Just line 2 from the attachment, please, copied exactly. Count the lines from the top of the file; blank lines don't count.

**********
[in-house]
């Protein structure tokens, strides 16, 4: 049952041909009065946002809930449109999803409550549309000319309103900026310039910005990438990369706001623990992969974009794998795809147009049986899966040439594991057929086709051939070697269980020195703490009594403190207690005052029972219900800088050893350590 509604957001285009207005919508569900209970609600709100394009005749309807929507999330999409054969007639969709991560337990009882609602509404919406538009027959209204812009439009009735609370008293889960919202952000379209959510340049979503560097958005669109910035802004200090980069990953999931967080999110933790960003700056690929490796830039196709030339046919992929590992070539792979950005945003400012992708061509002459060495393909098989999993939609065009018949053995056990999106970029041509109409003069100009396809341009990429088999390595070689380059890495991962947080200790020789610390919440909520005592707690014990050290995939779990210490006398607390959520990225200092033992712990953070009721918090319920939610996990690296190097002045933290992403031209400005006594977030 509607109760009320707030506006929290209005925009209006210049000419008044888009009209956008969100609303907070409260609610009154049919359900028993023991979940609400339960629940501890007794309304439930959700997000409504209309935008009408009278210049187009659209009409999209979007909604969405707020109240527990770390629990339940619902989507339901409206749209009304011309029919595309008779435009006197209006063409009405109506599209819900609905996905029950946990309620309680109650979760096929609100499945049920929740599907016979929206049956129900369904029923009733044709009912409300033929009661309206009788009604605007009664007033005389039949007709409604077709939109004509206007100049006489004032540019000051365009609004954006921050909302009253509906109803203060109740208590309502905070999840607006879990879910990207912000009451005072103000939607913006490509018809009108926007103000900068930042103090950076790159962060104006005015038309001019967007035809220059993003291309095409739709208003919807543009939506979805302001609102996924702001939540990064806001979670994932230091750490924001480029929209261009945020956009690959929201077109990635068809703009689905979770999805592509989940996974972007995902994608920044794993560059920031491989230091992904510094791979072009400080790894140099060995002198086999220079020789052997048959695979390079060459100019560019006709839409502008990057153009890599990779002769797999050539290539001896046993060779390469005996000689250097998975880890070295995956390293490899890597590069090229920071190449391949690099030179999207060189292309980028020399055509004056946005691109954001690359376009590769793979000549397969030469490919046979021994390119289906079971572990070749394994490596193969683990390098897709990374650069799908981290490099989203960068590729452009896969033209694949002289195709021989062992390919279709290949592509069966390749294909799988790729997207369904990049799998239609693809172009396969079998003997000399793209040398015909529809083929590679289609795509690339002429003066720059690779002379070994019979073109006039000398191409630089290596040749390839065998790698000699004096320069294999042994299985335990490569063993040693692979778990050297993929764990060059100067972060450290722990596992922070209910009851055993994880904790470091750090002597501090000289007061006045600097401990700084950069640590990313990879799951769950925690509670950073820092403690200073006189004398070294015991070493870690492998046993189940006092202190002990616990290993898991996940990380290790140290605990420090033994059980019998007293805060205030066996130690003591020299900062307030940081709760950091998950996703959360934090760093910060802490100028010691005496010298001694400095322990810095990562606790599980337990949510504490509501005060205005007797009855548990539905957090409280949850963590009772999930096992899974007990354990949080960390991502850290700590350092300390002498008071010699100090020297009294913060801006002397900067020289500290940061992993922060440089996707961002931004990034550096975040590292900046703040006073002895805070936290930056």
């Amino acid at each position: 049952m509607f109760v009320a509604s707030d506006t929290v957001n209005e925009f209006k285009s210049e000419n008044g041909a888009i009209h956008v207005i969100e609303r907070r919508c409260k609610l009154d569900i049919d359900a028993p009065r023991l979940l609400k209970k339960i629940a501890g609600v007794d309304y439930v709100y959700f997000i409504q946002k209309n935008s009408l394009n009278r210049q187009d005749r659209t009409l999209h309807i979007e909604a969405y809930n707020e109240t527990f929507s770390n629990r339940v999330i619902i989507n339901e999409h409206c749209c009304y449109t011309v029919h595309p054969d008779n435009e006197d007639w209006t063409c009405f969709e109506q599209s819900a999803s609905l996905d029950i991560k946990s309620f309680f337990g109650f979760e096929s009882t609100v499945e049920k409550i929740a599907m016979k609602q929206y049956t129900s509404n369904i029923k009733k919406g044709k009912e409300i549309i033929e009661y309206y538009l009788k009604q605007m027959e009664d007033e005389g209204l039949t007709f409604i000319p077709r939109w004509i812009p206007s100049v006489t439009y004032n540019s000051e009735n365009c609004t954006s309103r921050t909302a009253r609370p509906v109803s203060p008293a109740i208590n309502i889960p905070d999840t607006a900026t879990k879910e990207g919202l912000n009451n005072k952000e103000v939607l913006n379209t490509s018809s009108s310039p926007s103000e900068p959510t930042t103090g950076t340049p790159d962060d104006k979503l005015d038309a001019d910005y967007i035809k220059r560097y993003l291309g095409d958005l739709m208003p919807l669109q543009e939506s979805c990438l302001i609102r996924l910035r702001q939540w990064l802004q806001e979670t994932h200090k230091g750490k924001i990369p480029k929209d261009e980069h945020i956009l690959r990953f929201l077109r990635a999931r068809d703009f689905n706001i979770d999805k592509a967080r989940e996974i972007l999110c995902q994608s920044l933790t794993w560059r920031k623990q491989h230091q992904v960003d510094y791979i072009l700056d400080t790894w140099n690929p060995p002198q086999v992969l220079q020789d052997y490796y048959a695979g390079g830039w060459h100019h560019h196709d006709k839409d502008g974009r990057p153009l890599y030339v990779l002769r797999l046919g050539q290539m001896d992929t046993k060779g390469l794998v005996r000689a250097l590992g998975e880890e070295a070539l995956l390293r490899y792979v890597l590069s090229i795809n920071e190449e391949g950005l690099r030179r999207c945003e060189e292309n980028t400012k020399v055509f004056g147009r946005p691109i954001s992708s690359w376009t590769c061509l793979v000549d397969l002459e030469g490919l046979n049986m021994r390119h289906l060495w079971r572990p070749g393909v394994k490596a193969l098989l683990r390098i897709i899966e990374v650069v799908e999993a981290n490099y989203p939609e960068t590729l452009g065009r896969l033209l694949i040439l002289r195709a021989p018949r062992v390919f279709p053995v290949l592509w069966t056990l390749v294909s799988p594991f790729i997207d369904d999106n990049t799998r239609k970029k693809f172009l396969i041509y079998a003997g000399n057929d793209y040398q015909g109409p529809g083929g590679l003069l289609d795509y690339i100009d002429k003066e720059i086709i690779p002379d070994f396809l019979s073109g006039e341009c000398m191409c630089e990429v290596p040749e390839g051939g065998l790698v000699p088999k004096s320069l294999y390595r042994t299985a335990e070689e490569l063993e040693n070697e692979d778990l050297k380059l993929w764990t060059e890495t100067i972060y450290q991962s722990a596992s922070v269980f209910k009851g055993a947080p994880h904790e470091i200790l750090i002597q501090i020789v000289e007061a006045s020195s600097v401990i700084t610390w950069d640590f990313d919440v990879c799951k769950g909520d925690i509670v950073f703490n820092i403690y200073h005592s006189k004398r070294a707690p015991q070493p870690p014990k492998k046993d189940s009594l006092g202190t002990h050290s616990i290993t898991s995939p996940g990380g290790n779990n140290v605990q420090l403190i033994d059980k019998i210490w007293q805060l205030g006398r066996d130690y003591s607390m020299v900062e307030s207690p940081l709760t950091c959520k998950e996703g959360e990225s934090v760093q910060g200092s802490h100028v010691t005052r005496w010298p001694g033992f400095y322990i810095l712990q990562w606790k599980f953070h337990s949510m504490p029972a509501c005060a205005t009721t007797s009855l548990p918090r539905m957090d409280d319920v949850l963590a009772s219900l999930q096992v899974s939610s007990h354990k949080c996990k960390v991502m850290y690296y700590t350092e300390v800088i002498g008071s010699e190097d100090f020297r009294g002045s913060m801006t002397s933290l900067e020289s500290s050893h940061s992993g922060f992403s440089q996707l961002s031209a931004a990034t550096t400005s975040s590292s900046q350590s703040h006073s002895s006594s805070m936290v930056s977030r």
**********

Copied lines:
């Protein structure tokens, strides 16, 4: 049952041909009065946002809930449109999803409550549309000319309103900026310039910005990438990369706001623990992969974009794998795809147009049986899966040439594991057929086709051939070697269980020195703490009594403190207690005052029972219900800088050893350590 509604957001285009207005919508569900209970609600709100394009005749309807929507999330999409054969007639969709991560337990009882609602509404919406538009027959209204812009439009009735609370008293889960919202952000379209959510340049979503560097958005669109910035802004200090980069990953999931967080999110933790960003700056690929490796830039196709030339046919992929590992070539792979950005945003400012992708061509002459060495393909098989999993939609065009018949053995056990999106970029041509109409003069100009396809341009990429088999390595070689380059890495991962947080200790020789610390919440909520005592707690014990050290995939779990210490006398607390959520990225200092033992712990953070009721918090319920939610996990690296190097002045933290992403031209400005006594977030 509607109760009320707030506006929290209005925009209006210049000419008044888009009209956008969100609303907070409260609610009154049919359900028993023991979940609400339960629940501890007794309304439930959700997000409504209309935008009408009278210049187009659209009409999209979007909604969405707020109240527990770390629990339940619902989507339901409206749209009304011309029919595309008779435009006197209006063409009405109506599209819900609905996905029950946990309620309680109650979760096929609100499945049920929740599907016979929206049956129900369904029923009733044709009912409300033929009661309206009788009604605007009664007033005389039949007709409604077709939109004509206007100049006489004032540019000051365009609004954006921050909302009253509906109803203060109740208590309502905070999840607006879990879910990207912000009451005072103000939607913006490509018809009108926007103000900068930042103090950076790159962060104006005015038309001019967007035809220059993003291309095409739709208003919807543009939506979805302001609102996924702001939540990064806001979670994932230091750490924001480029929209261009945020956009690959929201077109990635068809703009689905979770999805592509989940996974972007995902994608920044794993560059920031491989230091992904510094791979072009400080790894140099060995002198086999220079020789052997048959695979390079060459100019560019006709839409502008990057153009890599990779002769797999050539290539001896046993060779390469005996000689250097998975880890070295995956390293490899890597590069090229920071190449391949690099030179999207060189292309980028020399055509004056946005691109954001690359376009590769793979000549397969030469490919046979021994390119289906079971572990070749394994490596193969683990390098897709990374650069799908981290490099989203960068590729452009896969033209694949002289195709021989062992390919279709290949592509069966390749294909799988790729997207369904990049799998239609693809172009396969079998003997000399793209040398015909529809083929590679289609795509690339002429003066720059690779002379070994019979073109006039000398191409630089290596040749390839065998790698000699004096320069294999042994299985335990490569063993040693692979778990050297993929764990060059100067972060450290722990596992922070209910009851055993994880904790470091750090002597501090000289007061006045600097401990700084950069640590990313990879799951769950925690509670950073820092403690200073006189004398070294015991070493870690492998046993189940006092202190002990616990290993898991996940990380290790140290605990420090033994059980019998007293805060205030066996130690003591020299900062307030940081709760950091998950996703959360934090760093910060802490100028010691005496010298001694400095322990810095990562606790599980337990949510504490509501005060205005007797009855548990539905957090409280949850963590009772999930096992899974007990354990949080960390991502850290700590350092300390002498008071010699100090020297009294913060801006002397900067020289500290940061992993922060440089996707961002931004990034550096975040590292900046703040006073002895805070936290930056």